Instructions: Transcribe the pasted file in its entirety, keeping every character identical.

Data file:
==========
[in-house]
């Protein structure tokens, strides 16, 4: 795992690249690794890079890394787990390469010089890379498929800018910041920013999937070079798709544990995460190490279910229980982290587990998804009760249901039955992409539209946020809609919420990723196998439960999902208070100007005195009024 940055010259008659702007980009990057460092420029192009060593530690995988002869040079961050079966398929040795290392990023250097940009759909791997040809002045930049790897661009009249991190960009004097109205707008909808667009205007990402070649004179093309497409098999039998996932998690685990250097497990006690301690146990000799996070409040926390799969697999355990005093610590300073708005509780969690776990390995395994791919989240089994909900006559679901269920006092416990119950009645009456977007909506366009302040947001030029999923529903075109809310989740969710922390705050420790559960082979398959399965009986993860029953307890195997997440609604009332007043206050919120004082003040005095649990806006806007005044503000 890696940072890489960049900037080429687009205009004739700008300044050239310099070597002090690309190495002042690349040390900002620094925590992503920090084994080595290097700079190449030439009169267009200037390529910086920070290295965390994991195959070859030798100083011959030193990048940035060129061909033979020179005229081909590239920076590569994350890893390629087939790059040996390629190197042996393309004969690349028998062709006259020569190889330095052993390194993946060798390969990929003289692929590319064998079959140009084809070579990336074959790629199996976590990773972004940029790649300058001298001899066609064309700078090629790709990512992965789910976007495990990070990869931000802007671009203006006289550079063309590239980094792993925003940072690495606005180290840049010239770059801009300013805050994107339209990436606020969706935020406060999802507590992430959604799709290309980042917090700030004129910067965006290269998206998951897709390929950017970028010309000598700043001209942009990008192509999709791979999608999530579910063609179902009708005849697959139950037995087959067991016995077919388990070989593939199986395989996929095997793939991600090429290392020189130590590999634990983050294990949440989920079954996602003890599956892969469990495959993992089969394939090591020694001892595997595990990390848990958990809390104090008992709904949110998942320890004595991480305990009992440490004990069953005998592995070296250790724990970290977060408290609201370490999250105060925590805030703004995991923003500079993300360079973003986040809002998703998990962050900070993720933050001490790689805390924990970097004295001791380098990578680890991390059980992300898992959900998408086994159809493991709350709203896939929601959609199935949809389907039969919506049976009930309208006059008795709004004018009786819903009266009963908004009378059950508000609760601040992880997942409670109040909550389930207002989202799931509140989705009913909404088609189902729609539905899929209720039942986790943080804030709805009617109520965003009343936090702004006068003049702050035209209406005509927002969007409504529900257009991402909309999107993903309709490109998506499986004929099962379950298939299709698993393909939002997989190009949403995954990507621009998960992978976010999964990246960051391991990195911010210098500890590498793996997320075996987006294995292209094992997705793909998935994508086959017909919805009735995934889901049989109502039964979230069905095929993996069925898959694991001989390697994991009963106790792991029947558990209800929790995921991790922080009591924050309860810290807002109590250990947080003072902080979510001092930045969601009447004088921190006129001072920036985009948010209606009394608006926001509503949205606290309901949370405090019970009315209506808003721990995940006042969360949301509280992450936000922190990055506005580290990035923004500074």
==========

[in-house]
């Protein structure tokens, strides 16, 4: 795992690249690794890079890394787990390469010089890379498929800018910041920013999937070079798709544990995460190490279910229980982290587990998804009760249901039955992409539209946020809609919420990723196998439960999902208070100007005195009024 940055010259008659702007980009990057460092420029192009060593530690995988002869040079961050079966398929040795290392990023250097940009759909791997040809002045930049790897661009009249991190960009004097109205707008909808667009205007990402070649004179093309497409098999039998996932998690685990250097497990006690301690146990000799996070409040926390799969697999355990005093610590300073708005509780969690776990390995395994791919989240089994909900006559679901269920006092416990119950009645009456977007909506366009302040947001030029999923529903075109809310989740969710922390705050420790559960082979398959399965009986993860029953307890195997997440609604009332007043206050919120004082003040005095649990806006806007005044503000 890696940072890489960049900037080429687009205009004739700008300044050239310099070597002090690309190495002042690349040390900002620094925590992503920090084994080595290097700079190449030439009169267009200037390529910086920070290295965390994991195959070859030798100083011959030193990048940035060129061909033979020179005229081909590239920076590569994350890893390629087939790059040996390629190197042996393309004969690349028998062709006259020569190889330095052993390194993946060798390969990929003289692929590319064998079959140009084809070579990336074959790629199996976590990773972004940029790649300058001298001899066609064309700078090629790709990512992965789910976007495990990070990869931000802007671009203006006289550079063309590239980094792993925003940072690495606005180290840049010239770059801009300013805050994107339209990436606020969706935020406060999802507590992430959604799709290309980042917090700030004129910067965006290269998206998951897709390929950017970028010309000598700043001209942009990008192509999709791979999608999530579910063609179902009708005849697959139950037995087959067991016995077919388990070989593939199986395989996929095997793939991600090429290392020189130590590999634990983050294990949440989920079954996602003890599956892969469990495959993992089969394939090591020694001892595997595990990390848990958990809390104090008992709904949110998942320890004595991480305990009992440490004990069953005998592995070296250790724990970290977060408290609201370490999250105060925590805030703004995991923003500079993300360079973003986040809002998703998990962050900070993720933050001490790689805390924990970097004295001791380098990578680890991390059980992300898992959900998408086994159809493991709350709203896939929601959609199935949809389907039969919506049976009930309208006059008795709004004018009786819903009266009963908004009378059950508000609760601040992880997942409670109040909550389930207002989202799931509140989705009913909404088609189902729609539905899929209720039942986790943080804030709805009617109520965003009343936090702004006068003049702050035209209406005509927002969007409504529900257009991402909309999107993903309709490109998506499986004929099962379950298939299709698993393909939002997989190009949403995954990507621009998960992978976010999964990246960051391991990195911010210098500890590498793996997320075996987006294995292209094992997705793909998935994508086959017909919805009735995934889901049989109502039964979230069905095929993996069925898959694991001989390697994991009963106790792991029947558990209800929790995921991790922080009591924050309860810290807002109590250990947080003072902080979510001092930045969601009447004088921190006129001072920036985009948010209606009394608006926001509503949205606290309901949370405090019970009315209506808003721990995940006042969360949301509280992450936000922190990055506005580290990035923004500074």